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Vox Sentences: Make Trump Trump Again

A shake-up in Trumpland; France's burkini bans, explained; why Ryan Lochte's possibly imaginary robbery matters to Rio.

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A shake-up in Trumpland; France's burkini bans, explained; why Ryan Lochte's possibly imaginary robbery matters to Rio.

The least surprising hire of the 2016 campaign

Brian van der Brug/Los Angeles Times via Getty Images
  • While the news appears to come as a surprise to Trump lawyer Michael Cohen, Donald Trump is (in the words of CNN anchor Brianna Keilar) down. In the polls. "All of them." [The Situation Room via Twitter]
  • So Trump has shuffled his campaign, bringing in Stephen Bannon of Breitbart News as his "chief executive." [Washington Post / Robert Costa, Jose A. DelReal, and Jenna Johnson]
  • A 2015 Bloomberg profile called Bannon "the most dangerous political operative in America," which is one of those epithets that may or may not be intended as a compliment. [Bloomberg Politics / Joshua Green]
  • Bannon's site, Breitbart, has become so closely intertwined with the Trump campaign that the move isn't necessarily a surprise. But it does represent a certain consolidation of the nationalistic, populist energies both Trump and Breitbart have cultivated. (The online racialist "alt-right" is positively giddy.) [The Daily Beast / Betsy Woodruff and Gideon Resnick]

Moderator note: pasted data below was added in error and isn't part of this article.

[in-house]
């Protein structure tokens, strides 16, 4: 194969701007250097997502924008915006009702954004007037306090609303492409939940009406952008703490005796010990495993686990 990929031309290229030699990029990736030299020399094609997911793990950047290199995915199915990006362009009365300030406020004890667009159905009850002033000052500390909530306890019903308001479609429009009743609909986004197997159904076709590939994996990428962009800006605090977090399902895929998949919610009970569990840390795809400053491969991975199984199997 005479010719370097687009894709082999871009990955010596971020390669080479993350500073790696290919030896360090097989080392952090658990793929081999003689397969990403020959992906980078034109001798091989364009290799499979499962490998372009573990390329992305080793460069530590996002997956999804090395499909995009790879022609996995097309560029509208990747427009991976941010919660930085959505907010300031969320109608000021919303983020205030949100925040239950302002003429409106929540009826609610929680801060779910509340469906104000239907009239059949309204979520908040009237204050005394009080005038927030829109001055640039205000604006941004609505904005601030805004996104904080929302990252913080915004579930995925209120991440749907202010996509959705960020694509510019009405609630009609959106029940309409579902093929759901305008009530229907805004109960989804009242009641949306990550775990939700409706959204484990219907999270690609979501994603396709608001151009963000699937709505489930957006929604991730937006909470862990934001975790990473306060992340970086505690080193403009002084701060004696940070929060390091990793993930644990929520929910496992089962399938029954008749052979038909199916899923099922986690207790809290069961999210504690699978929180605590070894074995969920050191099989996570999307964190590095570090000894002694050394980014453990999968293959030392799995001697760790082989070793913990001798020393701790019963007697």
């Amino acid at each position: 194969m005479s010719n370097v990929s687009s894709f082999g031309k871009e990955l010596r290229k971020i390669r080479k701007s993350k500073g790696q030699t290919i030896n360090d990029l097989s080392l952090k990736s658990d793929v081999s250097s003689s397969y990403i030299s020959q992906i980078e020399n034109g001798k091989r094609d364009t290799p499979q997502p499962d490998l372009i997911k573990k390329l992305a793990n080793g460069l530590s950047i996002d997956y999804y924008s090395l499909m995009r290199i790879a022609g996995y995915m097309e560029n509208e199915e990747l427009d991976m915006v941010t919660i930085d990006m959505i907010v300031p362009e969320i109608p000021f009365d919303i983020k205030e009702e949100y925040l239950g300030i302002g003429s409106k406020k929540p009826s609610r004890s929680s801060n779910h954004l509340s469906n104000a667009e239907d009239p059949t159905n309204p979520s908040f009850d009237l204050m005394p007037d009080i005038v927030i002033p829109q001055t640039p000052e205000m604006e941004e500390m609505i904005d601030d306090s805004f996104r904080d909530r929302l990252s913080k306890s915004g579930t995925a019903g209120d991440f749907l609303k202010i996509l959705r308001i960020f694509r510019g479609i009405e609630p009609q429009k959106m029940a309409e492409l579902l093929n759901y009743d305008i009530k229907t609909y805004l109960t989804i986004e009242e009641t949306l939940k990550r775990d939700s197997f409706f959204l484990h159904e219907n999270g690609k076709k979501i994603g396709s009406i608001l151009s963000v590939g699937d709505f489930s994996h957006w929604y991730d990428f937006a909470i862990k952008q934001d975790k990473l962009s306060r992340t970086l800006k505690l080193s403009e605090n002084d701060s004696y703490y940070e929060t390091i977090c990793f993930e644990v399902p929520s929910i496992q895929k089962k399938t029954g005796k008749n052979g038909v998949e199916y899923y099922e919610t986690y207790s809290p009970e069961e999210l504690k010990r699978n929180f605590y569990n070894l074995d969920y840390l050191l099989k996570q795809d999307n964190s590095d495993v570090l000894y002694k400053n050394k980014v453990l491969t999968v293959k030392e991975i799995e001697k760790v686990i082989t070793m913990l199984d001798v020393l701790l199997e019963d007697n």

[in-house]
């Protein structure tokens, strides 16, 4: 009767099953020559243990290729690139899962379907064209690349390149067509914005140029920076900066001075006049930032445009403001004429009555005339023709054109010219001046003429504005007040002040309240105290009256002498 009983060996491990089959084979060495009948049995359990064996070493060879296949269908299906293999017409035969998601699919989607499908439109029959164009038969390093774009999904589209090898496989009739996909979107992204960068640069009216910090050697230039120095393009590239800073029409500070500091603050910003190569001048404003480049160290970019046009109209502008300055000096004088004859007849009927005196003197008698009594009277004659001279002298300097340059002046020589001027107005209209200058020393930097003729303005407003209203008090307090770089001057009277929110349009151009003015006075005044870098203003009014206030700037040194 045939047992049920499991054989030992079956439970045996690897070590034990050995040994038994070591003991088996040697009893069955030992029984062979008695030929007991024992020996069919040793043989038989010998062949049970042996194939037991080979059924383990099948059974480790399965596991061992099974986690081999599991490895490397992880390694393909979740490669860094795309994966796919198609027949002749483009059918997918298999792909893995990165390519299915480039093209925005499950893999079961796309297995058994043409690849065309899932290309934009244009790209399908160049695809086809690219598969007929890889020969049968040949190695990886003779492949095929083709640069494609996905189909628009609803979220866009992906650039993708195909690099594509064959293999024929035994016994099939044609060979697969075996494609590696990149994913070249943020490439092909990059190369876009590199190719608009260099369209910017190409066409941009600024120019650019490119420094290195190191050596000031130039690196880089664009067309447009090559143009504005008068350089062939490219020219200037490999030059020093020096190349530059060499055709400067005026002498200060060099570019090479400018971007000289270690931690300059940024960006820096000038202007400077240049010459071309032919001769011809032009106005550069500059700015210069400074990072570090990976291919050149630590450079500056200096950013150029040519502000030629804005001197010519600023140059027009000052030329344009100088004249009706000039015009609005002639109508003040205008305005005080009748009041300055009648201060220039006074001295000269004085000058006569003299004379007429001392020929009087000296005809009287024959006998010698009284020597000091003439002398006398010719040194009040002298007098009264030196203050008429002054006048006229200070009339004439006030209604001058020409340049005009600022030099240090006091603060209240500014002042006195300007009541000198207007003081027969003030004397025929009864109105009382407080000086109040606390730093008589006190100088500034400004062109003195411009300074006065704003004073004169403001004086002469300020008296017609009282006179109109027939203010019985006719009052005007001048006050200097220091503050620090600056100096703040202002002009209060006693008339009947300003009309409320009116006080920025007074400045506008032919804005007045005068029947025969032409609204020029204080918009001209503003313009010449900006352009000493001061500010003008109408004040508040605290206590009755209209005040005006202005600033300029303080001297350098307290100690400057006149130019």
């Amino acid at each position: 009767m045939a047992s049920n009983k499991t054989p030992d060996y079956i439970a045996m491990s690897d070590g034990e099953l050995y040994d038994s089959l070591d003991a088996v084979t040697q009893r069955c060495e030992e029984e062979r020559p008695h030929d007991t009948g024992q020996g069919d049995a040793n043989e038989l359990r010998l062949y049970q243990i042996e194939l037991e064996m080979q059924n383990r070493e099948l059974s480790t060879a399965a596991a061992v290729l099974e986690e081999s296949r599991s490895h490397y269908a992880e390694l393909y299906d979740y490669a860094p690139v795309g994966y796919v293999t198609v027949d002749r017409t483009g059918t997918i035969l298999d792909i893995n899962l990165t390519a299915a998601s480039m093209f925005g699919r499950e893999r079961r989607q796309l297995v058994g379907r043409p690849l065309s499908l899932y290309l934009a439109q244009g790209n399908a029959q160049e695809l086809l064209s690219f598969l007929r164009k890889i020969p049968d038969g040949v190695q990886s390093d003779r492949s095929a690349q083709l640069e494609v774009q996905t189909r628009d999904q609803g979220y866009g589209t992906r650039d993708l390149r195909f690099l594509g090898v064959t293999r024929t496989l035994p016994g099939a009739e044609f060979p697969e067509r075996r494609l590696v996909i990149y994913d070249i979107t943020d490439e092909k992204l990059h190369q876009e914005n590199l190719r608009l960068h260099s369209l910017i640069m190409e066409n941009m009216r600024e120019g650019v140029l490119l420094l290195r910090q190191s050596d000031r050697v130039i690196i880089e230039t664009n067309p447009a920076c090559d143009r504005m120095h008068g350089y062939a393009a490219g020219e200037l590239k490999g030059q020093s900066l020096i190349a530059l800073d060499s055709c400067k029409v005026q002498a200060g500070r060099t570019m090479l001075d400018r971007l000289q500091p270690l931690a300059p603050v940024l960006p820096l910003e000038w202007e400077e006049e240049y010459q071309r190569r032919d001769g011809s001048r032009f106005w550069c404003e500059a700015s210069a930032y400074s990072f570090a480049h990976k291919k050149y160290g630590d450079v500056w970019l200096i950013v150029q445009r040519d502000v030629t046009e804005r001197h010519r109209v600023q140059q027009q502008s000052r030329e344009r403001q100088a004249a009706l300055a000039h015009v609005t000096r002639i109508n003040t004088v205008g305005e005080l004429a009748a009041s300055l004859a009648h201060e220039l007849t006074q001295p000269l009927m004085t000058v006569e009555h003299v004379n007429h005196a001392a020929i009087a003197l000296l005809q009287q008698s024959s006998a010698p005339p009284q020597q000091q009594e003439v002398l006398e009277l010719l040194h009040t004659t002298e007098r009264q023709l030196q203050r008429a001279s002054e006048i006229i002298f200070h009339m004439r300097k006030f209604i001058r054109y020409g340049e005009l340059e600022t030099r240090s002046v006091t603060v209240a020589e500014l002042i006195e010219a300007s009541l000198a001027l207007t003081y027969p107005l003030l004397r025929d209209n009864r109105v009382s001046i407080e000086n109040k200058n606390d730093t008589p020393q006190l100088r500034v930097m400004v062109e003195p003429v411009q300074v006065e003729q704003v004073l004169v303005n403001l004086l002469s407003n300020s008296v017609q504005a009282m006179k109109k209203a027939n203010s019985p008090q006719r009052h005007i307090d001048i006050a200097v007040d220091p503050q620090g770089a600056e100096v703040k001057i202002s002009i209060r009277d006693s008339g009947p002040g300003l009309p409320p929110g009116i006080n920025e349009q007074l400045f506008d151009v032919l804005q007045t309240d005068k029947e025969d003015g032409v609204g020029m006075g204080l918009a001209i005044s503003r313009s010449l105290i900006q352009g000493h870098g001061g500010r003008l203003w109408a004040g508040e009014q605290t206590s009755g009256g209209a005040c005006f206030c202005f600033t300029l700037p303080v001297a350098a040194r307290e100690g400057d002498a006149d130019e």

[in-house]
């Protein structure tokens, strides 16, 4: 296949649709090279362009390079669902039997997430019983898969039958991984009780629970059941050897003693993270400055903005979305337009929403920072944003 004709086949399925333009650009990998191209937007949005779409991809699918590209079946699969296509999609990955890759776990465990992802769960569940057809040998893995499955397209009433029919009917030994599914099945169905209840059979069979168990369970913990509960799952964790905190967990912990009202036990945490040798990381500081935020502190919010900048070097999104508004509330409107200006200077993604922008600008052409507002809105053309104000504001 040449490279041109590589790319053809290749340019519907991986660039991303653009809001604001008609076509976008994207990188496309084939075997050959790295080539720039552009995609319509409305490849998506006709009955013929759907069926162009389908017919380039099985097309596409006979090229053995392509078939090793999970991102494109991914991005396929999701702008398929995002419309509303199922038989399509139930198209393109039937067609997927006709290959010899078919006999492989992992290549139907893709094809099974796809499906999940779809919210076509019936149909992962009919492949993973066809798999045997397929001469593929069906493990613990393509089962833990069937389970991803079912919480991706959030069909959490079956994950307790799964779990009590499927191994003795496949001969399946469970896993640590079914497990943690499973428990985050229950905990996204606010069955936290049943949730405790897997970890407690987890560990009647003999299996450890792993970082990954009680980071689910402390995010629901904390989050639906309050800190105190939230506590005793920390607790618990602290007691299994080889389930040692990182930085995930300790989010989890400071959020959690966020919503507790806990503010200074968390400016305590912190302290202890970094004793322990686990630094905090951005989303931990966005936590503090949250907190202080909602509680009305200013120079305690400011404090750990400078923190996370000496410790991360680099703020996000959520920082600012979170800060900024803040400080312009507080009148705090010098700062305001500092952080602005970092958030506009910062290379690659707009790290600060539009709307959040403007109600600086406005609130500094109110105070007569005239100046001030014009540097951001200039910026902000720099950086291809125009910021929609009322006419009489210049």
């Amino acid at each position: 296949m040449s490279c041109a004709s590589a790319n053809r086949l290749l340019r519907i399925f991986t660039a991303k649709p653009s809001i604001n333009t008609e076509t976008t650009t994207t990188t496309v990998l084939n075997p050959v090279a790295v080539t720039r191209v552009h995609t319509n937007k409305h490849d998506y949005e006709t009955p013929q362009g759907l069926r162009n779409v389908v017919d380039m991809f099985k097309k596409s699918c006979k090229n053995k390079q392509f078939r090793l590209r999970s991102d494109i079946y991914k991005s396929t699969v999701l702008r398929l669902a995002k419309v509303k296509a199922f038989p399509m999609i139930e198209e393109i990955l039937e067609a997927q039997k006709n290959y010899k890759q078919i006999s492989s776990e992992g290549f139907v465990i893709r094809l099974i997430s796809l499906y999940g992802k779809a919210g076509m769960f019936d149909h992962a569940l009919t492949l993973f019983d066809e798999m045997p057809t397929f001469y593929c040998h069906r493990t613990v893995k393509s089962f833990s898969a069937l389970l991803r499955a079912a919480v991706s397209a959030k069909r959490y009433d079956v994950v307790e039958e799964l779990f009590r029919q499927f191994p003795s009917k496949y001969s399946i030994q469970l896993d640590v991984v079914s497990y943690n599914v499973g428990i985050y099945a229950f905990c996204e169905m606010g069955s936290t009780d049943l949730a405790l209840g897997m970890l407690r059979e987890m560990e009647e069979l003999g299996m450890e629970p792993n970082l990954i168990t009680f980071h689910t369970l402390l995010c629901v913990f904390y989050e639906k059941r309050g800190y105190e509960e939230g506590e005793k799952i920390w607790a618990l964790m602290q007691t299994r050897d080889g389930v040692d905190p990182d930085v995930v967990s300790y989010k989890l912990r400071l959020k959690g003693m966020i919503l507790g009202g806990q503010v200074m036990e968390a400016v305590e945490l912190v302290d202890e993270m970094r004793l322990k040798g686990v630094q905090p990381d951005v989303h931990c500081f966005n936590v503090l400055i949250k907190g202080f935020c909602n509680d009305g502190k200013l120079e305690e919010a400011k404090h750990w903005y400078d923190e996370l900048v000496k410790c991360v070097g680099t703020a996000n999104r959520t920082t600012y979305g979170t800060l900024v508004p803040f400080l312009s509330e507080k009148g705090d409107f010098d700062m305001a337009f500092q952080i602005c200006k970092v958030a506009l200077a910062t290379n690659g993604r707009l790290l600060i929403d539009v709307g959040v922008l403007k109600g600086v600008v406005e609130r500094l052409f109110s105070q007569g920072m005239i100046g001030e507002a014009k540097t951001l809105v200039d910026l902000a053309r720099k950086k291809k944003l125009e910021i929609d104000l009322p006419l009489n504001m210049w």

• The loser in the latest shuffle is Paul Manafort, who replaced loose-cannon brawler Corey Lewandowski in May in the hopes of bringing more professionalism to the campaign, only to see loose-cannon brawler Bannon move in. [NBC News / Benjy Sarlin, Katy Tur, and Ali Vitali]
  • Manafort reportedly was at odds with Trump's efforts to "be himself." He disagreed, for example, with Trump's decision to tweet a picture of himself eating a taco bowl during Cinco de Mayo. (Manafort thought it was needlessly offensive, while Trump doesn't believe those two words can coexist.) [Huffington Post / Howard Fineman]
  • But Manafort couldn't actually stop Trump from tweeting the picture, or from being Trump generally. Trump hasn't exactly been muzzled. Being himself is what has gotten him to this point. [Vox / Andrew Prokop]
  • Then again, given continued revelations about Manafort's connections to the pro-Russian faction of Ukrainian politics — the AP reported Wednesday that Manafort helped route $2.2 million in undisclosed payments to American lobbyists — maybe he would have distracted from Trump's message after all. [AP / Jeff Horwitz and Desmond Butler]

Laïcité goes to the beach

Fethi Belaid/AFP/Getty Images
  • Several French coastal cities have banned "burkinis" (full-body swimsuits consistent with some Muslim customs of female dress) over the past few days. [AFP / Clare Byrne]
  • The most recent ban, in Corsica, was theoretically provoked by a beach brawl over the weekend that began when a group of beachgoers took photos of women swimming in burkinis. [LAT / Kim Willsher]
  • But the ban in Corsica is directly tied to the first ban, in the city of Nice — and the ban in Nice is pretty clearly a result of the aftermath of the July 14 terrorist attack in that city. [ / Pierre Briançon]
  • The French government — including Prime Minister Manuel Valls, who has somehow been persuaded to weigh in — defends burkini bans as an expression of the French principle of "laïcité": a rough approximation of what Americans might call "separation of church and state." [AFP / Clare Byrne]
  • This isn't the first time laïcité has been used to forbid Muslim women from dressing according to their faith in public — or the first time it's been, possibly, used to cover for Islamophobia. [NPR / Audie Cornish]